Here’s Your Guide to Playing a New Round of Fed Stress Tests Coming On 34 Large Banks

Dividend-focused investors in large bank stocks will need to pay careful attention over the next couple weeks as the results of annual stress tests on the largest 34 financial institutions with at least $50 billion in assets, and their capital distribution plans, are released.

 The Federal Reserve is asking the largest banks to make sure they have sufficient capital buffers to withstand a hypothetical “severe global recession” in which the unemployment rate rises by 5.25% and peaks at 10% by the third quarter of 2018 while equity prices fall by 50% through the end of 2017. The goal is to ensure that the largest U.S. banks can survive a financial crisis similar to the one that shook up the global economic in 2008.
The central bank has scheduled to have stress tests, required by the Dodd-Frank Act, written in the wake of the crisis, to come out Thursday, June 22. Roughly one week later on Wednesday June 28, another series of stress test results will be distributed by regulators that will let the institutions know whether the central bank has approved their capital distribution plans, which include dividends and stock buybacks.
While most are expected to do well and be allowed to increase their capital distributions to shareholders some may have to cub their plans based on the hypothetical future scenario.
“We’re not expecting any of the banks we cover to have any quantitative failures this year,” said Brian Klock, analyst at Keefe, Bruyette & Woods. “Most banks will be approved for increases in buybacks and dividends.”
Investors should pay particular attention to the second set of test results, which are expected to be distributed after the market closes at 4:30 p.m. on June 28 because that is when they will release their dividend and stock buyback plans for the upcoming year (unless some are leaked earlier, which is a possibility).
Banks are expected to privately receive a preliminary decision on whether their capital distribution plans are approved or rejected this week, according to person familiar with the situation, depending on whether they do well on the test or not. At that time, if their plans are not approved, they have one chance to revise their distribution plans downwards as part of an effort to make sure their final plans are approved by the June 28 release date for the second set of tests dubbed the Comprehensive Capital Analysis and Review, or CCAR. Last year M&T Bank Corp. an institution with a stronger capital buffer and positive loan portfolio, had to  its previous ambitious distribution plan during the review period.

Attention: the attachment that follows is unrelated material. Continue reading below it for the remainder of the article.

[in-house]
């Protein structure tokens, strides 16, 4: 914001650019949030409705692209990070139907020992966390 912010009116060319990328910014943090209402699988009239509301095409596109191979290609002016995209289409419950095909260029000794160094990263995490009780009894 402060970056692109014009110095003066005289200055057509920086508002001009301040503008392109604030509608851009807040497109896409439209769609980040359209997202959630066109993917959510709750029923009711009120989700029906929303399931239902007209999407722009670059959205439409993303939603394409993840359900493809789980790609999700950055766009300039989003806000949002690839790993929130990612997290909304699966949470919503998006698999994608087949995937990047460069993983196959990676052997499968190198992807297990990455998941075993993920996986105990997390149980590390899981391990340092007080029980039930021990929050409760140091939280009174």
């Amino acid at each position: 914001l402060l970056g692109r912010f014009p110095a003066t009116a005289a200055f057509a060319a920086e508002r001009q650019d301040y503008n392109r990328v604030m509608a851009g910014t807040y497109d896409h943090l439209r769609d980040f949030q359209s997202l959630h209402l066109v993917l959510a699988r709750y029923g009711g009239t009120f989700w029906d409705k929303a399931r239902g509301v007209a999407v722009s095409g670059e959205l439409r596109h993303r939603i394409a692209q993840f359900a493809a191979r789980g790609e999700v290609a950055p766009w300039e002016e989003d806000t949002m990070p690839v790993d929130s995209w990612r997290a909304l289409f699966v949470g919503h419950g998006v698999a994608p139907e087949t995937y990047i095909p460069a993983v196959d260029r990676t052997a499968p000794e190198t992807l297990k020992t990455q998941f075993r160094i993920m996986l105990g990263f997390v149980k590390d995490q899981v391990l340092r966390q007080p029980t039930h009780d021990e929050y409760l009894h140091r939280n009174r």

Most banks are expected to pass the first set of tests and any that fail will typically be allowed at most to keep only the same low level of capital distribution as the year before.
This year the only new entrant to the tests is CIT Group Inc., which officially joins after participating privately in 2016. It became large enough to be subject to the review after closing a $3.5 billion deal to buy OneWest Bank in 2015. CIT Group revealed in July last year that the central bank had privately given it a “qualitative objection” in a preliminary test over concerns around risk management. As a result, CIT Group was only permitted to issue modest buybacks over the past few quarters.
Beyond CIT Group, investors should watch for whether big banks get in trouble with the qualitative component in the second round of the tests. So-called “qualitative deficiencies” are problems with internal controls or issues with projections made by internal company-run exams. The biggest banks, including Bank of America Corp. , JPMorgan Chase & Co , Wells Fargo and Citigroup Inc. will all still need to undergo qualitative reviews. And some of them, including Citigroup and Bank of America, have had trouble with this component of the review in the past.
Passing the Dodd-Frank stress test doesn’t really provide any significant indication of how they will do on the capital distributions because the two tests have different metrics for success. The Dodd-Frank test only considers the capital distributions each bank has made over the past four quarters while the CCAR is more forward looking and considers what stock buybacks and dividends each institution wants to make over the four quarters starting in July.
Expect most if not all of the banks to be above the minimum financial ratios required by the Dodd-Frank Act. However, look for some the minimum requirements. For example, last year, Morgan Stanley , BMO Financial Corp. Huntington Bancshares Inc.  and KeyCorp. all came close to dropping below the threshold.

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